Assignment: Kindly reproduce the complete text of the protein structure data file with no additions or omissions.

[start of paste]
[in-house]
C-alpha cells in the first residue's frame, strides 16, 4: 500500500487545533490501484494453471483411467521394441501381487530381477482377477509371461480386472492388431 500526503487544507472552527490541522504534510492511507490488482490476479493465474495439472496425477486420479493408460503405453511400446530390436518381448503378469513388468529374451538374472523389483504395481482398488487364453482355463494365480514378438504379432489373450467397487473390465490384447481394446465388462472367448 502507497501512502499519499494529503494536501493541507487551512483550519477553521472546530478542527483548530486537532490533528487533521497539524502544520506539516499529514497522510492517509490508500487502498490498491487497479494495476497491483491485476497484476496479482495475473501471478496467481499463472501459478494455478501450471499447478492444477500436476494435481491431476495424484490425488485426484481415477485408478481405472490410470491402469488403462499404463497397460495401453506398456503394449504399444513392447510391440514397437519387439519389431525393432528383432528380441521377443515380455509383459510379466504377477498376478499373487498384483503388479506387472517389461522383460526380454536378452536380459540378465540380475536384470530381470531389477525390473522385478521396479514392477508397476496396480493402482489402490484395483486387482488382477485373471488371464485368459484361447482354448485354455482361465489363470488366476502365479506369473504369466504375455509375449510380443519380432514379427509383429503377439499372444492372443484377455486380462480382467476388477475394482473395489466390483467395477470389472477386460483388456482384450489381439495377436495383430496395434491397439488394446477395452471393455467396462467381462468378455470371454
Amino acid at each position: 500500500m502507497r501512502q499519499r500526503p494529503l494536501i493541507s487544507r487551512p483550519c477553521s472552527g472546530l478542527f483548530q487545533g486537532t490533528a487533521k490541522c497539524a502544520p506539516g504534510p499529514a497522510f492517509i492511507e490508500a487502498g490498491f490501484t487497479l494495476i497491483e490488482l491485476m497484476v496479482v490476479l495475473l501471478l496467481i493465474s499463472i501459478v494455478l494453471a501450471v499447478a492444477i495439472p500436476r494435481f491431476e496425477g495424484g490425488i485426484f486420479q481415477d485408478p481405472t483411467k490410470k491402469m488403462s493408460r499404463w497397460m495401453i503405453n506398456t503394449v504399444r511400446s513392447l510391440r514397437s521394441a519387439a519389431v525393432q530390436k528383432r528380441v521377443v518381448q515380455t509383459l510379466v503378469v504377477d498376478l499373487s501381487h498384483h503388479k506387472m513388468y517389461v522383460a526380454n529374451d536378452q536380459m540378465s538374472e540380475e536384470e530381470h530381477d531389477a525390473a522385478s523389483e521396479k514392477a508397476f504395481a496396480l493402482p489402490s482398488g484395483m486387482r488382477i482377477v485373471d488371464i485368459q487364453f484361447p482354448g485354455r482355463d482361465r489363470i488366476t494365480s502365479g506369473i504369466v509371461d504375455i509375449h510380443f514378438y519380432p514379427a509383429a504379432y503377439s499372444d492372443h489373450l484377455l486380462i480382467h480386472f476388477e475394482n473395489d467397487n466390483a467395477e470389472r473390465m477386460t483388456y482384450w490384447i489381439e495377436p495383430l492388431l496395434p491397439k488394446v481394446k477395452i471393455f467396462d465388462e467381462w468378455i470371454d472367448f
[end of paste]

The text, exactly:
[in-house]
C-alpha cells in the first residue's frame, strides 16, 4: 500500500487545533490501484494453471483411467521394441501381487530381477482377477509371461480386472492388431 500526503487544507472552527490541522504534510492511507490488482490476479493465474495439472496425477486420479493408460503405453511400446530390436518381448503378469513388468529374451538374472523389483504395481482398488487364453482355463494365480514378438504379432489373450467397487473390465490384447481394446465388462472367448 502507497501512502499519499494529503494536501493541507487551512483550519477553521472546530478542527483548530486537532490533528487533521497539524502544520506539516499529514497522510492517509490508500487502498490498491487497479494495476497491483491485476497484476496479482495475473501471478496467481499463472501459478494455478501450471499447478492444477500436476494435481491431476495424484490425488485426484481415477485408478481405472490410470491402469488403462499404463497397460495401453506398456503394449504399444513392447510391440514397437519387439519389431525393432528383432528380441521377443515380455509383459510379466504377477498376478499373487498384483503388479506387472517389461522383460526380454536378452536380459540378465540380475536384470530381470531389477525390473522385478521396479514392477508397476496396480493402482489402490484395483486387482488382477485373471488371464485368459484361447482354448485354455482361465489363470488366476502365479506369473504369466504375455509375449510380443519380432514379427509383429503377439499372444492372443484377455486380462480382467476388477475394482473395489466390483467395477470389472477386460483388456482384450489381439495377436495383430496395434491397439488394446477395452471393455467396462467381462468378455470371454
Amino acid at each position: 500500500m502507497r501512502q499519499r500526503p494529503l494536501i493541507s487544507r487551512p483550519c477553521s472552527g472546530l478542527f483548530q487545533g486537532t490533528a487533521k490541522c497539524a502544520p506539516g504534510p499529514a497522510f492517509i492511507e490508500a487502498g490498491f490501484t487497479l494495476i497491483e490488482l491485476m497484476v496479482v490476479l495475473l501471478l496467481i493465474s499463472i501459478v494455478l494453471a501450471v499447478a492444477i495439472p500436476r494435481f491431476e496425477g495424484g490425488i485426484f486420479q481415477d485408478p481405472t483411467k490410470k491402469m488403462s493408460r499404463w497397460m495401453i503405453n506398456t503394449v504399444r511400446s513392447l510391440r514397437s521394441a519387439a519389431v525393432q530390436k528383432r528380441v521377443v518381448q515380455t509383459l510379466v503378469v504377477d498376478l499373487s501381487h498384483h503388479k506387472m513388468y517389461v522383460a526380454n529374451d536378452q536380459m540378465s538374472e540380475e536384470e530381470h530381477d531389477a525390473a522385478s523389483e521396479k514392477a508397476f504395481a496396480l493402482p489402490s482398488g484395483m486387482r488382477i482377477v485373471d488371464i485368459q487364453f484361447p482354448g485354455r482355463d482361465r489363470i488366476t494365480s502365479g506369473i504369466v509371461d504375455i509375449h510380443f514378438y519380432p514379427a509383429a504379432y503377439s499372444d492372443h489373450l484377455l486380462i480382467h480386472f476388477e475394482n473395489d467397487n466390483a467395477e470389472r473390465m477386460t483388456y482384450w490384447i489381439e495377436p495383430l492388431l496395434p491397439k488394446v481394446k477395452i471393455f467396462d465388462e467381462w468378455i470371454d472367448f